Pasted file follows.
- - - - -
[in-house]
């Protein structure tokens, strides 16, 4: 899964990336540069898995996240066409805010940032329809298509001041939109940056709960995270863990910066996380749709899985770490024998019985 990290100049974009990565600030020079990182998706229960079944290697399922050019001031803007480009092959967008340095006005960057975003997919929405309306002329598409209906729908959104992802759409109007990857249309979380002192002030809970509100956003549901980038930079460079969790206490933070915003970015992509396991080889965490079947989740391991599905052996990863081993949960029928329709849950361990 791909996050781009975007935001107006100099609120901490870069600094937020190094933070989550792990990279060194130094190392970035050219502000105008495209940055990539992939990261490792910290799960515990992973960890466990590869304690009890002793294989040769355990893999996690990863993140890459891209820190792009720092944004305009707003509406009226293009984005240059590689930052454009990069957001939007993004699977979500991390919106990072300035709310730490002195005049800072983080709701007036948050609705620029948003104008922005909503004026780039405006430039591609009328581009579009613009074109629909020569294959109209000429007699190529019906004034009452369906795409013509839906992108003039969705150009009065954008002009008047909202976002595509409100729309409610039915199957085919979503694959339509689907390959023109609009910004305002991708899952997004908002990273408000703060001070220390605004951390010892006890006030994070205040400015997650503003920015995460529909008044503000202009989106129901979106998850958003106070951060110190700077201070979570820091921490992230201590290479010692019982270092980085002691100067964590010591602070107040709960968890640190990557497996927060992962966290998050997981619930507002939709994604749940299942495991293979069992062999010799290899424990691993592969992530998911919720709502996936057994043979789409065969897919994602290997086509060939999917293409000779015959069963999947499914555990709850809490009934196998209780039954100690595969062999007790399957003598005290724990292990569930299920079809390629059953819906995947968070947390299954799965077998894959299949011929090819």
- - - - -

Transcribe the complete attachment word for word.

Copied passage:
[in-house]
């Protein structure tokens, strides 16, 4: 899964990336540069898995996240066409805010940032329809298509001041939109940056709960995270863990910066996380749709899985770490024998019985 990290100049974009990565600030020079990182998706229960079944290697399922050019001031803007480009092959967008340095006005960057975003997919929405309306002329598409209906729908959104992802759409109007990857249309979380002192002030809970509100956003549901980038930079460079969790206490933070915003970015992509396991080889965490079947989740391991599905052996990863081993949960029928329709849950361990 791909996050781009975007935001107006100099609120901490870069600094937020190094933070989550792990990279060194130094190392970035050219502000105008495209940055990539992939990261490792910290799960515990992973960890466990590869304690009890002793294989040769355990893999996690990863993140890459891209820190792009720092944004305009707003509406009226293009984005240059590689930052454009990069957001939007993004699977979500991390919106990072300035709310730490002195005049800072983080709701007036948050609705620029948003104008922005909503004026780039405006430039591609009328581009579009613009074109629909020569294959109209000429007699190529019906004034009452369906795409013509839906992108003039969705150009009065954008002009008047909202976002595509409100729309409610039915199957085919979503694959339509689907390959023109609009910004305002991708899952997004908002990273408000703060001070220390605004951390010892006890006030994070205040400015997650503003920015995460529909008044503000202009989106129901979106998850958003106070951060110190700077201070979570820091921490992230201590290479010692019982270092980085002691100067964590010591602070107040709960968890640190990557497996927060992962966290998050997981619930507002939709994604749940299942495991293979069992062999010799290899424990691993592969992530998911919720709502996936057994043979789409065969897919994602290997086509060939999917293409000779015959069963999947499914555990709850809490009934196998209780039954100690595969062999007790399957003598005290724990292990569930299920079809390629059953819906995947968070947390299954799965077998894959299949011929090819």